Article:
mysteriously, decks have swabbed themselves, televisions have turned
themselves off, and the fog horn seems to turn on and off for no
reason. Securely tied boats have mysteriously been set adrift.
An investigation by New
England Ghost Project
produced the alternate theory that "Ernie" is actually the spirit of a
man who was part of a construction crew working at the lighthouse and
fell from the roof to his death.
In 1987, New London Ledge Light became the last
lighthouse on Long Island Sound to be automated. On the last day before
automation, a Coast Guardsman entered in the log:
Rock of slow torture. Ernie's domain.
Hell on earth -- may New London Ledge's light shine on forever because
I'm through. I will watch it from afar while drinking a brew.
painting of the lighthouse on a wall on the first floor was done by one
of the last Coast Guardsmen on duty at the light.
both sides of the Fresnel lens on display in the Custom House Museum of
Maritime History in New London. The lens produced a sequence of three
white flashes and one red flash.
The fourth-order Fresnel lens once in the
lighthouse is now at Custom House Museum of Maritime History in New
London. There is now a VRB-25 optic in use in the lighthouse.
Solar panels were added in 1998, providing power
for the light and fog signal. The rest of the electricity is provided
by a cable from Avery Point.
The lighthouse is leased to the New London Ledge
Lighthouse Foundation. This group, with the help of grants and private
contributions, has done some restoration of the building's interior. In
2009, the group became a chapter of the American Lighthouse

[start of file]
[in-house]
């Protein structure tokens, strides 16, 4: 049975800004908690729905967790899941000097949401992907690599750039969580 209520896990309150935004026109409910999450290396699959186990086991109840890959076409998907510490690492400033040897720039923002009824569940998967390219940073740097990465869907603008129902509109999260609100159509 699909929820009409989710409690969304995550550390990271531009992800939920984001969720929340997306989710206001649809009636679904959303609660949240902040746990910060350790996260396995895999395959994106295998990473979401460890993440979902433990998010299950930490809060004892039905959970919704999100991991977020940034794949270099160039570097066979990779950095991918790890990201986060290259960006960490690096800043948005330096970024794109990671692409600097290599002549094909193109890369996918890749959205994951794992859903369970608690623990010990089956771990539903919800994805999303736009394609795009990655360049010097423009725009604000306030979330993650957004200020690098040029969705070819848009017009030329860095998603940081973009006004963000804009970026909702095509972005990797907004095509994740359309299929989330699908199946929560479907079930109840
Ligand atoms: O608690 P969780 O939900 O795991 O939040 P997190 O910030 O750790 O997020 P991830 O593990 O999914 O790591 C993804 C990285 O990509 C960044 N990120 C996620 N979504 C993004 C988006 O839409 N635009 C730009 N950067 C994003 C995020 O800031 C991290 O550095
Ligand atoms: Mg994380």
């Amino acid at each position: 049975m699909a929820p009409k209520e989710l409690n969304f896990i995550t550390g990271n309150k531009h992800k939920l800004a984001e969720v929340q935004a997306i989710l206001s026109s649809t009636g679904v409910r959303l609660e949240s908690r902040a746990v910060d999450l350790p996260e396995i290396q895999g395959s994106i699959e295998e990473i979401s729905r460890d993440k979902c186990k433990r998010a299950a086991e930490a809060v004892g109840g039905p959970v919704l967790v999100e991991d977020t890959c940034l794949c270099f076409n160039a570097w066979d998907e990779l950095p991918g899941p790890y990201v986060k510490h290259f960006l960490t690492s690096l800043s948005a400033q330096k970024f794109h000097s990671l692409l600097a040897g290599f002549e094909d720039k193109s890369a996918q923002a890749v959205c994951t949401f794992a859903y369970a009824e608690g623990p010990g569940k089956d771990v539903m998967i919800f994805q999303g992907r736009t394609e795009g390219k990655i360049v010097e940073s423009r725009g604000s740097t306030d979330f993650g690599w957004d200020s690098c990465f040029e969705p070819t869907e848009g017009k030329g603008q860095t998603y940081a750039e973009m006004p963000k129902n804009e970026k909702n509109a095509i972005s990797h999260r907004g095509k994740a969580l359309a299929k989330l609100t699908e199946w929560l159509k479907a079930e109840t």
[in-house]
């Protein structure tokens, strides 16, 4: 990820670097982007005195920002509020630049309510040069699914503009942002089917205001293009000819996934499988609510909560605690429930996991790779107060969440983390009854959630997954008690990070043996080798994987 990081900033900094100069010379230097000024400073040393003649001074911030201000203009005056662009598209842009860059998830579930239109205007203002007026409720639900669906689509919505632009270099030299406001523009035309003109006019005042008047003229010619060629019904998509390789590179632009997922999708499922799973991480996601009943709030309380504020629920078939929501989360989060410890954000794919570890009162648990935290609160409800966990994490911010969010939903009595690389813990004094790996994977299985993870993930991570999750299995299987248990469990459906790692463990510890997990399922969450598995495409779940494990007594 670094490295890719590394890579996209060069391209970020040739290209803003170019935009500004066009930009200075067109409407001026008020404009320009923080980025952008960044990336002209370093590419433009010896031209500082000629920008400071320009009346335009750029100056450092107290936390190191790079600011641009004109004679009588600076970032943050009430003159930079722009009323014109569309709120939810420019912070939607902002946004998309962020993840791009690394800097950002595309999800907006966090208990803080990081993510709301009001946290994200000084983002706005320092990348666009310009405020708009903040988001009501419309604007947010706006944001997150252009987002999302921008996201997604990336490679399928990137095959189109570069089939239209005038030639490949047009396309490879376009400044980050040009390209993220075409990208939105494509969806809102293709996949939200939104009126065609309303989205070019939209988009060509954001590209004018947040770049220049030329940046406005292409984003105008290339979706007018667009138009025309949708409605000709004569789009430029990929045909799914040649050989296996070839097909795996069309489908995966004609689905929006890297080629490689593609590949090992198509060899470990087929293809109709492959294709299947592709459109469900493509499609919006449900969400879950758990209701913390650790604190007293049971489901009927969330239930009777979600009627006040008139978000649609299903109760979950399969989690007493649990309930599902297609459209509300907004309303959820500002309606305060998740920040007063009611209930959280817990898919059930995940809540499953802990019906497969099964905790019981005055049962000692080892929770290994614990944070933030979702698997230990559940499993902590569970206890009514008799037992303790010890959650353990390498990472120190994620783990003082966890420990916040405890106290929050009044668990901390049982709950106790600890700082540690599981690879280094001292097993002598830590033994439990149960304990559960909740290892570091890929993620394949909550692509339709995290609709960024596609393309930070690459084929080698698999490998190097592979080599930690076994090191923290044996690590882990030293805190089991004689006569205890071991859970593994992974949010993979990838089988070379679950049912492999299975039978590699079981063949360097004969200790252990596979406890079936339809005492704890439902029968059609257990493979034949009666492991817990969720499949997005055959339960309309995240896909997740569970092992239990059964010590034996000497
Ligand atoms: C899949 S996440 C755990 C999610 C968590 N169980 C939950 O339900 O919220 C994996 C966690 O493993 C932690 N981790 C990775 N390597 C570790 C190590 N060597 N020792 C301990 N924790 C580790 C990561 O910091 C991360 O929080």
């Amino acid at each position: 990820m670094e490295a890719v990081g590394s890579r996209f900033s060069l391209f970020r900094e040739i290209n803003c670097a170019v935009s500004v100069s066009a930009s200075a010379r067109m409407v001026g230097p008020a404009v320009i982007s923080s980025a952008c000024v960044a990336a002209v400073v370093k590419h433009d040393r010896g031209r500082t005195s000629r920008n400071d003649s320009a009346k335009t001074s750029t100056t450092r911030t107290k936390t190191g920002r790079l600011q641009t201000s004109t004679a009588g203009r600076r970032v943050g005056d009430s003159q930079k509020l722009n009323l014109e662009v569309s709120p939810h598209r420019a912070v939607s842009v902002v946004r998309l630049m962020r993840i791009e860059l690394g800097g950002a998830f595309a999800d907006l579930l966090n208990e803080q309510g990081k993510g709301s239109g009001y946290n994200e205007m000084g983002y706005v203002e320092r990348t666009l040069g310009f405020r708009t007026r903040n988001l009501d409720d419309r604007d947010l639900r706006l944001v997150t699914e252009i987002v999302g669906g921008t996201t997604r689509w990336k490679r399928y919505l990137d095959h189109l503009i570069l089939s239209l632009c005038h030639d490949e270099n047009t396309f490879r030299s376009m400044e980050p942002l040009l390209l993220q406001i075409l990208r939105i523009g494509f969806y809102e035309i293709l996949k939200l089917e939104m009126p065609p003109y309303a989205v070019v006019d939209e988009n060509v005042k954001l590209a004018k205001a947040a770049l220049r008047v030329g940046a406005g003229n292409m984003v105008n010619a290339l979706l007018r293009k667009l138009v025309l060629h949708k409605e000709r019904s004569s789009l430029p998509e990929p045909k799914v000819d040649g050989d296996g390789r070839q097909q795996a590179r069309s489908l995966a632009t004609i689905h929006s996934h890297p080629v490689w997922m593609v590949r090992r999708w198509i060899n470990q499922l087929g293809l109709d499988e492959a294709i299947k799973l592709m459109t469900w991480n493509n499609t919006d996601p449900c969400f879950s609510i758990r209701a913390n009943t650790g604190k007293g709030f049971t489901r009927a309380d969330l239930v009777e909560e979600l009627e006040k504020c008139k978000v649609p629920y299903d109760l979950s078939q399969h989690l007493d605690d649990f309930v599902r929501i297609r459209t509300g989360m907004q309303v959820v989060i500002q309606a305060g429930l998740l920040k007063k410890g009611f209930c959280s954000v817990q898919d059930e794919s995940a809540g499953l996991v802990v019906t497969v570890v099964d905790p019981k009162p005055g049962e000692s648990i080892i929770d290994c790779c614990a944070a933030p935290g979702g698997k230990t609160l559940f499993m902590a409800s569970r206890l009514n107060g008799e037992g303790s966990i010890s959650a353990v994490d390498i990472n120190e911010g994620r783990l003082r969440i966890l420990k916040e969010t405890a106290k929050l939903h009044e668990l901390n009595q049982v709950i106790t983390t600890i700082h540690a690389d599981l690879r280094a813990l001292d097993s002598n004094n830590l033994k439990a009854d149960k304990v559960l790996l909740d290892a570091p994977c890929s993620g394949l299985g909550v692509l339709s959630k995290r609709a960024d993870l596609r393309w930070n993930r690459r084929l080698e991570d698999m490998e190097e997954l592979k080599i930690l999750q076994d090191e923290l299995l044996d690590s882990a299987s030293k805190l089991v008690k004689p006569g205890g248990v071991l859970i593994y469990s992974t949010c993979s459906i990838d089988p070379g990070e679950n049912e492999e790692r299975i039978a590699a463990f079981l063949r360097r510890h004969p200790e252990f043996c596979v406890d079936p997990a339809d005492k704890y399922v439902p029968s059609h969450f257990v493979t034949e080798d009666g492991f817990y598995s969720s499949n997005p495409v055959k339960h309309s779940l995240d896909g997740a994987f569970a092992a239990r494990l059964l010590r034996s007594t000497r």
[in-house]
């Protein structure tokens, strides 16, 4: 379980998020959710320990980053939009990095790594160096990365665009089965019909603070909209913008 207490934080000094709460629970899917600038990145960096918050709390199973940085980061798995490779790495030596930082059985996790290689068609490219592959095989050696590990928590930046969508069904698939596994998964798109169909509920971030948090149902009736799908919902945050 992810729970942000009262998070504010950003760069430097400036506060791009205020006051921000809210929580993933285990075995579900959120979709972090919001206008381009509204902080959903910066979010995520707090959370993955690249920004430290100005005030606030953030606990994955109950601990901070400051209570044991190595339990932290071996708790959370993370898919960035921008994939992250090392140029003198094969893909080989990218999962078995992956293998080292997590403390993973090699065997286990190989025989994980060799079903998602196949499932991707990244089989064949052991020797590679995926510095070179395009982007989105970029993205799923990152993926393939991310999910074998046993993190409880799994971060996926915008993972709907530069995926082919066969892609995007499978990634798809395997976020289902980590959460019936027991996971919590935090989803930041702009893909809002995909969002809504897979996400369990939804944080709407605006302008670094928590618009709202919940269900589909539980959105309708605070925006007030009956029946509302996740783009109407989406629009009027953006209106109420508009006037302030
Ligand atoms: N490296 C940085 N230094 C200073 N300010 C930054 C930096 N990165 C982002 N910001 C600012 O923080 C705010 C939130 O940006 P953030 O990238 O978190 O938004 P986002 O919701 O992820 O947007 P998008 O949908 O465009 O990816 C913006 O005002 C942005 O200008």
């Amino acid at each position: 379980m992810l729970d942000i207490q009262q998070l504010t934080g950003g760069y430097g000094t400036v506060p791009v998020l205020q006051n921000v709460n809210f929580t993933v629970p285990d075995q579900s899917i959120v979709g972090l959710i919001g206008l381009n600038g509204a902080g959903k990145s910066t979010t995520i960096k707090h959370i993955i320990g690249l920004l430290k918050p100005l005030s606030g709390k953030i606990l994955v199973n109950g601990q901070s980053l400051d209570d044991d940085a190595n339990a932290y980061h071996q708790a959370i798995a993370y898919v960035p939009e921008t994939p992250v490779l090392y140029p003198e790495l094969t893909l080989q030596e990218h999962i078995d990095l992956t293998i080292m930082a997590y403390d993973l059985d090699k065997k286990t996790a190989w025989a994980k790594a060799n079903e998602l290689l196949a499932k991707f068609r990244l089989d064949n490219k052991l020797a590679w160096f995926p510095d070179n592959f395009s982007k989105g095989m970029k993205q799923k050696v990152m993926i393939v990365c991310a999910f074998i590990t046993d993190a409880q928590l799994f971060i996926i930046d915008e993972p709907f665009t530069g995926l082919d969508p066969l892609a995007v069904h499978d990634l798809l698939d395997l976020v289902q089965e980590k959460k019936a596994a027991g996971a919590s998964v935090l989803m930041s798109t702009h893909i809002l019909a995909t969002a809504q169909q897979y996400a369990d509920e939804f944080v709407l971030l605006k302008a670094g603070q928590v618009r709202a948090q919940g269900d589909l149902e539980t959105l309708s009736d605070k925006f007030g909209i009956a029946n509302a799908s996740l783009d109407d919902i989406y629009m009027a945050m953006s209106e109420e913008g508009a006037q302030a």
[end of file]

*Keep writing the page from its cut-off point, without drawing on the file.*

Volunteers have completed much more restoration work in
recent years, and an interpretive center has been established in the
|Project Oceanology in Groton offers
tours to the lighthouse; click here for information.
You can see the lighthouse fairly distantly from the
shore of New London, especially in the Pequot Avenue area, and you can
get a good view from the Fisher's Island and Block Island ferries
leaving New London.
You can also contact the New London Ledge Lighthouse
Foundation (a chapter of the American Lighthouse Foundation) for more
London Ledge Lighthouse Foundation
You can read much more about this lighthouse in the book The
Lighthouses of Connecticut by
P.O. Box 855
New London, Connecticut 06320
list is a work in progress. If you have any information on the keepers
of this lighthouse, I'd love to hear from you. You can email me at email@example.com.
Anyone copying this list onto another web site does so at their own
risk, as the list is always subject to updates and corrections.)
? Bloom (1910-?-); George Hansen (c. 1913-1916), Charles
E. Minkler (second assistant, 1914-?); Howard Beebe (1926-1938),
William Ivan Clark (1954-1959), Robert
Melick (Coast Guard, 1966-1970), Roland Ludington (Coast Guard, c.
1973-1974), Ed Jonin (Coast Guard,1974-1976), John
E. Ethridge (Coast Guard, c. 1981), Richard Mumenthaler (Coast Guard,
c. 1981), Vernon L. Smith (Coast Guard, c. 1981), Timothy Grant (Coast
Guard, c. 1984), Donald Place (Coast Guard, c. 1984), Dean Notte (Coast
Guard, c. 1984), Charles Kerr (Coast Guard officer in charge, c. 1985),
Mark DeBiase (Coast Guard, c. 1984-1985)